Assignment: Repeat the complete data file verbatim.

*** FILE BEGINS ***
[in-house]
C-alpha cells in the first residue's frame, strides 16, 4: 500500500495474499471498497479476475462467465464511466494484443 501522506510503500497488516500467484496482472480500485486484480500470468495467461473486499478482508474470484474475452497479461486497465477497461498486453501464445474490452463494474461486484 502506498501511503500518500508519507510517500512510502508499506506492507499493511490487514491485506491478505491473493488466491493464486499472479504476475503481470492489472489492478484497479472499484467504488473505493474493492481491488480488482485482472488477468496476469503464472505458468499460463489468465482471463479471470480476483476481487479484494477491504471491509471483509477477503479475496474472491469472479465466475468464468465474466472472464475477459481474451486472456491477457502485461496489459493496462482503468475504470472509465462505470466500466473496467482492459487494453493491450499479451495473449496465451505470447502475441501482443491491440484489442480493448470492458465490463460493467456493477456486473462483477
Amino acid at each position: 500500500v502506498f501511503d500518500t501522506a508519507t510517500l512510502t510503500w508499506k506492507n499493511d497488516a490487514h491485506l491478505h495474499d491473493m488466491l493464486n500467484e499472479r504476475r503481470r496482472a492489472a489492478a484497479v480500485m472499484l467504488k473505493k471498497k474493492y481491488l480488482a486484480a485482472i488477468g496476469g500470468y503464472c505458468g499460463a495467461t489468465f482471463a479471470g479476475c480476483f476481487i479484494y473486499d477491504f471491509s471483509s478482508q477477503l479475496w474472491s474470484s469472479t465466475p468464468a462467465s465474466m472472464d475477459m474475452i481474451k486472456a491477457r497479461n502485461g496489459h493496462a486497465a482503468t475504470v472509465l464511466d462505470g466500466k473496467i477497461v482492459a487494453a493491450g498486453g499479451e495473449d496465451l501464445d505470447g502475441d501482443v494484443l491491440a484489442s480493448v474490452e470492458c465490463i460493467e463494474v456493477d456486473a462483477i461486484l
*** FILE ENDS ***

[in-house]
C-alpha cells in the first residue's frame, strides 16, 4: 500500500495474499471498497479476475462467465464511466494484443 501522506510503500497488516500467484496482472480500485486484480500470468495467461473486499478482508474470484474475452497479461486497465477497461498486453501464445474490452463494474461486484 502506498501511503500518500508519507510517500512510502508499506506492507499493511490487514491485506491478505491473493488466491493464486499472479504476475503481470492489472489492478484497479472499484467504488473505493474493492481491488480488482485482472488477468496476469503464472505458468499460463489468465482471463479471470480476483476481487479484494477491504471491509471483509477477503479475496474472491469472479465466475468464468465474466472472464475477459481474451486472456491477457502485461496489459493496462482503468475504470472509465462505470466500466473496467482492459487494453493491450499479451495473449496465451505470447502475441501482443491491440484489442480493448470492458465490463460493467456493477456486473462483477
Amino acid at each position: 500500500v502506498f501511503d500518500t501522506a508519507t510517500l512510502t510503500w508499506k506492507n499493511d497488516a490487514h491485506l491478505h495474499d491473493m488466491l493464486n500467484e499472479r504476475r503481470r496482472a492489472a489492478a484497479v480500485m472499484l467504488k473505493k471498497k474493492y481491488l480488482a486484480a485482472i488477468g496476469g500470468y503464472c505458468g499460463a495467461t489468465f482471463a479471470g479476475c480476483f476481487i479484494y473486499d477491504f471491509s471483509s478482508q477477503l479475496w474472491s474470484s469472479t465466475p468464468a462467465s465474466m472472464d475477459m474475452i481474451k486472456a491477457r497479461n502485461g496489459h493496462a486497465a482503468t475504470v472509465l464511466d462505470g466500466k473496467i477497461v482492459a487494453a493491450g498486453g499479451e495473449d496465451l501464445d505470447g502475441d501482443v494484443l491491440a484489442s480493448v474490452e470492458c465490463i460493467e463494474v456493477d456486473a462483477i461486484l